What have the Milwaukee Brewers done this offseason?
To an outsider looking in, it's easy to say, "not much." The Brewers went into the offseason knowing they weren't going to be big spenders in free agency, and after some ill-informed rumors regarding big-name players like Josh Hamilton and Zack Greinke passed, many began to wonder if the Brewers were going to add anyone.
Slowly but steadily, however, Milwaukee has acquired several new pitchers that are going to help bring this team back into contention.
The Brewers didn't need Josh Hamilton. Many believed (myself included) that the addition of Hamilton would have been great, but with the Brew Crew's offense already one of the best in baseball, the addition of another outfielder (an area of great depth for Milwaukee) seemed unnecessary.
Reacquiring Greinke would have made sense, but in the end, he ended up being far out of the Brewers' price range.
And quite thankfully, the Brewers didn't let themselves get sucked into any overly expensive mid-tier pitchers like Ryan Dempster or Kyle Lohse.
Instead, they added a few proven pitchers that are going to reverse the league's worst bullpen from last season.
Ostensibly, John Axford, Jim Henderson and Brandon Kintzler are the only Brewers returning to the bullpen this season. All three are high-power pitchers with a ton of potential, and Axford will be looking to carry his second-half momentum from last season into another complete season like he had in 2011.
The Brewers cut ties with Kameron Loe, Jose Veras, Manny Parra and Francisco Rodriguez, all of whom were poor performers with Milwaukee last season. They had work to do.
Some names they've added this offseason? Most notably, Burke Badenhop, Tom Gorzelanny, Michael Gonzalez, Michael Olmsted and Kelvim Escobar. They'll also benefit from the maturation of young arms in the system like Wily Peralta, Tyler Thornburg and Mark Rogers, as well as the return of lefty starter/long-reliever Chris Narveson.
Lots of names. All of them under the radar, and all of them an improvement in some way.
Gorzelanny is perhaps the biggest name on that list. Converted from a starter to a reliever last season with the Washington Nationals, Gorzy shined in a big way, pitching in 72.0 innings, raking up a fantastic 2.88 ERA, 62 strikeouts and a K/BB ratio of 3.8, proving the lefty has strong command. He may compete for a spot on the starting rotation, but will likely hold the job as a long reliever, much like last season with Washington.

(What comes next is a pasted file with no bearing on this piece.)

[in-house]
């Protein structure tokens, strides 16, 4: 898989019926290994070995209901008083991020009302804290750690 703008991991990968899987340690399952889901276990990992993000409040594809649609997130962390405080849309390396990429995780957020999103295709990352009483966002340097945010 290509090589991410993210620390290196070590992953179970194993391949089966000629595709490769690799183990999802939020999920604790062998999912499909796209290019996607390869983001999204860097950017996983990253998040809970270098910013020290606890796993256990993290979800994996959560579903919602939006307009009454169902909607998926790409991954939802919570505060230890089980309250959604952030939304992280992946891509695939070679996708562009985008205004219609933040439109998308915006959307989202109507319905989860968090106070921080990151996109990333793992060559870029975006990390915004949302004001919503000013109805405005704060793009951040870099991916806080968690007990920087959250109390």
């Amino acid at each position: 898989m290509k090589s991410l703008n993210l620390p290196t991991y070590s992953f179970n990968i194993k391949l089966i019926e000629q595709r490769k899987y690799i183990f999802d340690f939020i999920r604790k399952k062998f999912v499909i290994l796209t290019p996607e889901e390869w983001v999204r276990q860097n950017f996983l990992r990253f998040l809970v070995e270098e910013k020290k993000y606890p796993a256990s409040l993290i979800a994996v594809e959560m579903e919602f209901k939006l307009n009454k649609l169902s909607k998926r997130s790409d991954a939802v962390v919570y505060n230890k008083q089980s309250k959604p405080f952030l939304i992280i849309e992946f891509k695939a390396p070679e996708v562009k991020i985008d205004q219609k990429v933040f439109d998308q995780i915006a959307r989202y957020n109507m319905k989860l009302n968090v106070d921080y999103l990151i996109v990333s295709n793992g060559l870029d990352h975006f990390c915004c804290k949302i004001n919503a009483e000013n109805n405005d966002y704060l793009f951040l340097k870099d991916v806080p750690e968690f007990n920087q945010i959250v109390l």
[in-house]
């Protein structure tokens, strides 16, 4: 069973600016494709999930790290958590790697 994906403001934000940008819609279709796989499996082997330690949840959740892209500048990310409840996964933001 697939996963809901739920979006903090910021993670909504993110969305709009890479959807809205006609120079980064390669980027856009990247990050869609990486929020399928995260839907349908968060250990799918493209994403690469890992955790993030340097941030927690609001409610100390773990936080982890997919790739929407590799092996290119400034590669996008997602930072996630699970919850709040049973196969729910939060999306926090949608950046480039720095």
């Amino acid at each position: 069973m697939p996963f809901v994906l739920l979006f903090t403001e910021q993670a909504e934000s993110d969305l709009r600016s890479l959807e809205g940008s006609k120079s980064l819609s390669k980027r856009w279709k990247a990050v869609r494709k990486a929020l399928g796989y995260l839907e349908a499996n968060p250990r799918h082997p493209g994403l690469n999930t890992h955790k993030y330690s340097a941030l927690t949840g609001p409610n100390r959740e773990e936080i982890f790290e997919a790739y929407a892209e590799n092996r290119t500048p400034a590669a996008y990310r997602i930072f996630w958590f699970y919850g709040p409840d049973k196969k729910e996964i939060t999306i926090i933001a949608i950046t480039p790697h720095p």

Badenhop is a sinker-baller and essentially a carbon copy of Loe, though much more effective. He'll be good for 60 to 70 innings of low-3.00 ERA pitching. Like Gorzelanny, Badenhop had one of the best seasons of his career last season as well. He had a 3.03 ERA in 62.1 innings to go along with 42 strikeouts and a K/BB ratio of 3.50.
Michael Gonzalez is the lefty specialist that the Brewers haven't had in years, posting outstanding numbers across the board, but especially against left-handers. A pitcher with a strong scouting report, highlighted by a good mid-90s fastball with great tailing action and the ability to strikeout batters. Gonzalez pitched in 35.2 innings last season, struck out 39 and posted a 3.03 ERA, most of his finest work coming against lefties.
The other two names—Olmsted and Escobar—will likely not make the opening-day roster, but could prove to be high-impact signings that came at a bargain.
Olmsted had a positively outstanding season with the Boston Red Sox organization last season. Between High-A and Double-A, Olmsted pitched to a 1.52 ERA in 59.1 innings while striking out 92, resulting in a ridiculous K/9 of 14.0. He has a career minor league ERA of 1.96 and an 11.9 K/9. Olmsted can reach triple digits with his fastball and was an absolute steal for the Brewers organization.
The very recent addition of Escobar is an interesting one—prior to being derailed by injuries, Escobar was a very good pitcher in the majors, proving to be a capable starter and reliever. His career numbers are very intriguing...in the major leagues, Escobar has a career ERA of 4.15, has appeared in 411 games, 202 of which have been starts, has a career K/9 of 7.8 and a record of 101-91.
He hasn't pitched in the majors since 2009, but he's had strong recent outings in various other leagues, and major league scouts have clocked his fastball in the mid-90s. Several other teams were looking into Escobar, but the Brewers got him to sign to a minor league deal, and it could pay off big time in the long run.
Guys like Escobar and Olmsted are going to be fun to watch in spring training. If they bring their best cards to the table, they could be looking at spots on Milwaukee's roster.
All of these moves have been relatively overlooked by the baseball community. But when you add them up, as well as the farm talent and the already-potent offense, the Brewers are in for a fun season.
Dead weight in the pen has been cut, and the Brewers now have two new lefties to lean on in Gorzelanny and Gonzalez. They have a ton of options, and several low-risk, high-reward contracts to experiment with.
In short, the Brewers' quiet offseason may prove to be one of the best in the majors by the time the playoffs roll around.